- THE MAGAZINE
- WEB EXCLUSIVES
The edges of a slip sheet can be split when a platen is moved under the sheet. These splits can prevent a sheet from being automatically fed into a palletizer, or can cause the palletizer to jam. The surface of a slip sheet can also be ripped, torn or creased during lift truck handling and/or truck and rail transportation. Using a damaged slip sheet can prove costly to a manufacturer. Not only can a jammed palletizer interrupt production, containers can tip over if they are stacked on an irregular surface. Furthermore, it is time consuming for workers to manually inspect sheets for damage.
Applied Vision partnered with Sardee Industries (Stockton, CA) to engineer a novel slip sheet inspection system. Pallets of returned sheets are placed on a Sardee handler that automatically feeds each sheet to an Applied Vision inspection station. Here, multiple high-resolution cameras capture simultaneous images to determine the integrity of the sheet. Bad sheets are removed while good sheets are restacked for problem-free palletizer loading.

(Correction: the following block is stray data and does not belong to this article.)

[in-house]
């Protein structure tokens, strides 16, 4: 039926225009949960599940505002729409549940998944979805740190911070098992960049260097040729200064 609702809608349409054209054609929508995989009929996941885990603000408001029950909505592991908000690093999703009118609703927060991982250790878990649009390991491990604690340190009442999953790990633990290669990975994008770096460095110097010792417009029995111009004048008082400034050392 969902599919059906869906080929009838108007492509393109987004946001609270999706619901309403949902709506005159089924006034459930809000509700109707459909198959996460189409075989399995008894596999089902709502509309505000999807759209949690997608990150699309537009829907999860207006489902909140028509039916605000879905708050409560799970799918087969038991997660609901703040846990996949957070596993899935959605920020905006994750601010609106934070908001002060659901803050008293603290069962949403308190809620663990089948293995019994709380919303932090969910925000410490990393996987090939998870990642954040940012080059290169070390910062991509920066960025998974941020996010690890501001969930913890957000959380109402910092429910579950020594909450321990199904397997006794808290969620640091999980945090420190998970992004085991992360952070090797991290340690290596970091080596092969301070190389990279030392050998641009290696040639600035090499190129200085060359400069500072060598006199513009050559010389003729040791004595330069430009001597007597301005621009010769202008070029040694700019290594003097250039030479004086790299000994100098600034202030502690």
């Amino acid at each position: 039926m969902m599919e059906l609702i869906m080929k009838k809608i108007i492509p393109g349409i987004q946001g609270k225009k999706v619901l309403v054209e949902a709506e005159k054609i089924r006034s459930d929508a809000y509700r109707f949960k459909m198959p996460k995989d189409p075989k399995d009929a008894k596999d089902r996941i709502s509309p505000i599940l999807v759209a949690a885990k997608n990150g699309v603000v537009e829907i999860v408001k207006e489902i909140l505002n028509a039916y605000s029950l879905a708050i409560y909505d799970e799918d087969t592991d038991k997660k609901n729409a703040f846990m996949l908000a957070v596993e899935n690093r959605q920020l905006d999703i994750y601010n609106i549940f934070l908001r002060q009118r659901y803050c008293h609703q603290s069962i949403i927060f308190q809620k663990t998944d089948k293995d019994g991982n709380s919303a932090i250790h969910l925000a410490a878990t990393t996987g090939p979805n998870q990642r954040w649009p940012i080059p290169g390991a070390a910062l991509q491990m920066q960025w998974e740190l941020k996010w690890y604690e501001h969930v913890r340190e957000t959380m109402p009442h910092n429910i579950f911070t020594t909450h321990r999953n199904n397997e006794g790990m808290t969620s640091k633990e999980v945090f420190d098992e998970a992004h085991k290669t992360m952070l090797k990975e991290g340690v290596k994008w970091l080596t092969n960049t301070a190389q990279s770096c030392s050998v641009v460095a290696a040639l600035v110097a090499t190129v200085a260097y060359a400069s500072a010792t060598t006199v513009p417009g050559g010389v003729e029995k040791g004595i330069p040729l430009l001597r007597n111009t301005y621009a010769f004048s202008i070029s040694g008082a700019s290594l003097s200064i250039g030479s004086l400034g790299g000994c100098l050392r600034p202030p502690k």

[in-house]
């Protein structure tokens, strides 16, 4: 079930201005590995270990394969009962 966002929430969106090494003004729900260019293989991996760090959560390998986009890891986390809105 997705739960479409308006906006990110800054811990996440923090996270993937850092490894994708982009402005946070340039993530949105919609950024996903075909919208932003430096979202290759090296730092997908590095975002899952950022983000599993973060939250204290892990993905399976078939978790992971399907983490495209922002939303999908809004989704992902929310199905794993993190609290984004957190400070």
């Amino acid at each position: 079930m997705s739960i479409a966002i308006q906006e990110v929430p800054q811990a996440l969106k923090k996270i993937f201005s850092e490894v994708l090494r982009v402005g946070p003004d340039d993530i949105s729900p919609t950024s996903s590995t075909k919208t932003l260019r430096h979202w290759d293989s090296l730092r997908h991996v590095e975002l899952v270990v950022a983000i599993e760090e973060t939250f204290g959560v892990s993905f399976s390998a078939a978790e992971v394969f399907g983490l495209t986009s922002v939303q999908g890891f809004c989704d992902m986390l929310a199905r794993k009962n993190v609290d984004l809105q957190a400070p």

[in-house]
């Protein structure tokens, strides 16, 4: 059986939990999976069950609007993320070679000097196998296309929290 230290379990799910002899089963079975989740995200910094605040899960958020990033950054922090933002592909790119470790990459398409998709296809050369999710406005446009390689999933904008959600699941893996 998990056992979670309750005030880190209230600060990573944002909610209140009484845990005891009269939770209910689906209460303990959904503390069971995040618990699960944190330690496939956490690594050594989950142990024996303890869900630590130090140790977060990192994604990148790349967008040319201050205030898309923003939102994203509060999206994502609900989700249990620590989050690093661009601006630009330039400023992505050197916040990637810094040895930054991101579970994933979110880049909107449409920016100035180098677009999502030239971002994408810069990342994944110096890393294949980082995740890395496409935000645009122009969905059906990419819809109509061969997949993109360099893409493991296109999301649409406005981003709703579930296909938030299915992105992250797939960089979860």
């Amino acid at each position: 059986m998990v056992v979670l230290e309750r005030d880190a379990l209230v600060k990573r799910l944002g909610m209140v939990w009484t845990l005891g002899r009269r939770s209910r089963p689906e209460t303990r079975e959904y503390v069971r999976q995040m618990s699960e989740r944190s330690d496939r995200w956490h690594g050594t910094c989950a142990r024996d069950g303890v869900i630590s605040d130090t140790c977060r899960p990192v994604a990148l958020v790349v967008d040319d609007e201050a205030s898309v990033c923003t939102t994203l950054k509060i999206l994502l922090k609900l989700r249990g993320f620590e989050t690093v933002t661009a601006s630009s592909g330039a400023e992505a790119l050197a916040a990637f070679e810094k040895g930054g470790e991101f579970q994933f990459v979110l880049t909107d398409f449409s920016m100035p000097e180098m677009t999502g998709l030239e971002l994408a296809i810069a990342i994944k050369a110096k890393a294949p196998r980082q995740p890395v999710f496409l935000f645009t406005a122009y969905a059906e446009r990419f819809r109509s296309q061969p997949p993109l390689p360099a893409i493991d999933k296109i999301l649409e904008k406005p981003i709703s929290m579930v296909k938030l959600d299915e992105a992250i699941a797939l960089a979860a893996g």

By improving the speed and accuracy of slip sheet inspection, Applied Vision and Sardee have created an opportunity for food and beverage container manufacturers to avoid costly and troublesome shutdowns caused by a jammed or mis-fed palletizer. This automatic inspection capability also makes it possible for one or two machine operators to accomplish the same amount of work that--if performed manually--would require five or more persons in larger-scale operations.